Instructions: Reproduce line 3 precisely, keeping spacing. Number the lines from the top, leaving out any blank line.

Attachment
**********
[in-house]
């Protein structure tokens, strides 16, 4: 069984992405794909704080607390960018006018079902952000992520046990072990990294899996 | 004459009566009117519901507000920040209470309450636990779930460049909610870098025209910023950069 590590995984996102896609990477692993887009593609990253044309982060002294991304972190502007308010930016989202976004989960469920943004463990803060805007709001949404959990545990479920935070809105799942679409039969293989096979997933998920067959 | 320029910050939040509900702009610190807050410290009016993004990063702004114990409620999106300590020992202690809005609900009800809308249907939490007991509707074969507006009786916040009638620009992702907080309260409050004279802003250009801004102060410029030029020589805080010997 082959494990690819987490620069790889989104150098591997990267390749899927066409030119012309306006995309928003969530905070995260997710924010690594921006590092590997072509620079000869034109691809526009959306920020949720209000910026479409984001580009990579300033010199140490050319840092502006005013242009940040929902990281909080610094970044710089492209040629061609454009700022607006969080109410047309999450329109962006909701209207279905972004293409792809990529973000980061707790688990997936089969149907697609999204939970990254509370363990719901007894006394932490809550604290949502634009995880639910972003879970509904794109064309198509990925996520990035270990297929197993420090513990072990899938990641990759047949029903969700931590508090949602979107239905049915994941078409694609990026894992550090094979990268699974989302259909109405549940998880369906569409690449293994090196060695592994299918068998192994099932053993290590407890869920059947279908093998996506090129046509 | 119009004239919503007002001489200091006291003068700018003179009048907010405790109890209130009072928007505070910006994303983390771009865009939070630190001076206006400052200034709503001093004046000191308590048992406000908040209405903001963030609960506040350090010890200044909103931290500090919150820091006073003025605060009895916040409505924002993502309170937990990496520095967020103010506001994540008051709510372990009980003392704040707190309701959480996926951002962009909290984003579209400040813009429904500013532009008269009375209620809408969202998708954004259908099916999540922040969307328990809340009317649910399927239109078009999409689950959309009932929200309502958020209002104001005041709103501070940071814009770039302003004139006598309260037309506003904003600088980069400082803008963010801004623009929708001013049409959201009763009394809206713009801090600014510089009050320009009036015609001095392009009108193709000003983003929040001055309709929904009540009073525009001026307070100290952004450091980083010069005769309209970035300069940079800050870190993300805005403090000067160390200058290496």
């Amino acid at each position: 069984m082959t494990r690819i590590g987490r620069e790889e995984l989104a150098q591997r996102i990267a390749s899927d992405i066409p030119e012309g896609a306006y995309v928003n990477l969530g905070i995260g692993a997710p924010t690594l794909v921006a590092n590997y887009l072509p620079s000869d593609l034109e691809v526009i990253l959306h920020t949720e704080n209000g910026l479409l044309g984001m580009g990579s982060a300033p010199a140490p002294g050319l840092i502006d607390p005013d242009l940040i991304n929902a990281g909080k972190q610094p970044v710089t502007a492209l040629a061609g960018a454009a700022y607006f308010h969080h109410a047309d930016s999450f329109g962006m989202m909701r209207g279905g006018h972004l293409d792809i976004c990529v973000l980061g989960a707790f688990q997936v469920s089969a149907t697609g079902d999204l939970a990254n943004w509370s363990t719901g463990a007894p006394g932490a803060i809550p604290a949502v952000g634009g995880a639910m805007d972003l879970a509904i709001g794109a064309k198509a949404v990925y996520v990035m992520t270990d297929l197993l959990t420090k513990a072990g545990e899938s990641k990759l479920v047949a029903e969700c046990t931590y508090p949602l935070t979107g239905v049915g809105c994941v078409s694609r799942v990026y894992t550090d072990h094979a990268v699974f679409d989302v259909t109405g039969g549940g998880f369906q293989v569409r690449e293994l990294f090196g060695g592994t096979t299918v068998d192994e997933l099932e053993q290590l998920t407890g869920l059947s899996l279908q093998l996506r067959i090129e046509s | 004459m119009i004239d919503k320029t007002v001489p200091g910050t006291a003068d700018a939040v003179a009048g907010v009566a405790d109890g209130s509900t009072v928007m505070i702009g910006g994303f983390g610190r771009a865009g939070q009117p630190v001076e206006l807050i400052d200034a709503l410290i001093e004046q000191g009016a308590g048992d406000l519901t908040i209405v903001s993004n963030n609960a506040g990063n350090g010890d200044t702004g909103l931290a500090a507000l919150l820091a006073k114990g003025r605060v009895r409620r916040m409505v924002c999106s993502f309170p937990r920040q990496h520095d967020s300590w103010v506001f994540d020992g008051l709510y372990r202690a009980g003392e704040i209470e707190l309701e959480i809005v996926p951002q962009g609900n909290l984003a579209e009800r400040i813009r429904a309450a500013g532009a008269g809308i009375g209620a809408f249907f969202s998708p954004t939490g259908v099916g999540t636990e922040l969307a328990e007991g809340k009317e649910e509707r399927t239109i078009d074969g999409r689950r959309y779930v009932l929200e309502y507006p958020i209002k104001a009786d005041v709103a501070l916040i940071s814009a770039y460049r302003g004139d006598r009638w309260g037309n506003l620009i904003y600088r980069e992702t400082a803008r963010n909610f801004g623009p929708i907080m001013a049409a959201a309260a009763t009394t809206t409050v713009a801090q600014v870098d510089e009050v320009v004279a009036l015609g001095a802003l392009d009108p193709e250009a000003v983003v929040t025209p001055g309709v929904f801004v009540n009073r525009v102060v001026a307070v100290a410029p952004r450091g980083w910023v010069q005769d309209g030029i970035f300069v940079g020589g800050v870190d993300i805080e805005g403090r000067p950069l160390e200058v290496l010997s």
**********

């Amino acid at each position: 069984m082959t494990r690819i590590g987490r620069e790889e995984l989104a150098q591997r996102i990267a390749s899927d992405i066409p030119e012309g896609a306006y995309v928003n990477l969530g905070i995260g692993a997710p924010t690594l794909v921006a590092n590997y887009l072509p620079s000869d593609l034109e691809v526009i990253l959306h920020t949720e704080n209000g910026l479409l044309g984001m580009g990579s982060a300033p010199a140490p002294g050319l840092i502006d607390p005013d242009l940040i991304n929902a990281g909080k972190q610094p970044v710089t502007a492209l040629a061609g960018a454009a700022y607006f308010h969080h109410a047309d930016s999450f329109g962006m989202m909701r209207g279905g006018h972004l293409d792809i976004c990529v973000l980061g989960a707790f688990q997936v469920s089969a149907t697609g079902d999204l939970a990254n943004w509370s363990t719901g463990a007894p006394g932490a803060i809550p604290a949502v952000g634009g995880a639910m805007d972003l879970a509904i709001g794109a064309k198509a949404v990925y996520v990035m992520t270990d297929l197993l959990t420090k513990a072990g545990e899938s990641k990759l479920v047949a029903e969700c046990t931590y508090p949602l935070t979107g239905v049915g809105c994941v078409s694609r799942v990026y894992t550090d072990h094979a990268v699974f679409d989302v259909t109405g039969g549940g998880f369906q293989v569409r690449e293994l990294f090196g060695g592994t096979t299918v068998d192994e997933l099932e053993q290590l998920t407890g869920l059947s899996l279908q093998l996506r067959i090129e046509s | 004459m119009i004239d919503k320029t007002v001489p200091g910050t006291a003068d700018a939040v003179a009048g907010v009566a405790d109890g209130s509900t009072v928007m505070i702009g910006g994303f983390g610190r771009a865009g939070q009117p630190v001076e206006l807050i400052d200034a709503l410290i001093e004046q000191g009016a308590g048992d406000l519901t908040i209405v903001s993004n963030n609960a506040g990063n350090g010890d200044t702004g909103l931290a500090a507000l919150l820091a006073k114990g003025r605060v009895r409620r916040m409505v924002c999106s993502f309170p937990r920040q990496h520095d967020s300590w103010v506001f994540d020992g008051l709510y372990r202690a009980g003392e704040i209470e707190l309701e959480i809005v996926p951002q962009g609900n909290l984003a579209e009800r400040i813009r429904a309450a500013g532009a008269g809308i009375g209620a809408f249907f969202s998708p954004t939490g259908v099916g999540t636990e922040l969307a328990e007991g809340k009317e649910e509707r399927t239109i078009d074969g999409r689950r959309y779930v009932l929200e309502y507006p958020i209002k104001a009786d005041v709103a501070l916040i940071s814009a770039y460049r302003g004139d006598r009638w309260g037309n506003l620009i904003y600088r980069e992702t400082a803008r963010n909610f801004g623009p929708i907080m001013a049409a959201a309260a009763t009394t809206t409050v713009a801090q600014v870098d510089e009050v320009v004279a009036l015609g001095a802003l392009d009108p193709e250009a000003v983003v929040t025209p001055g309709v929904f801004v009540n009073r525009v102060v001026a307070v100290a410029p952004r450091g980083w910023v010069q005769d309209g030029i970035f300069v940079g020589g800050v870190d993300i805080e805005g403090r000067p950069l160390e200058v290496l010997s």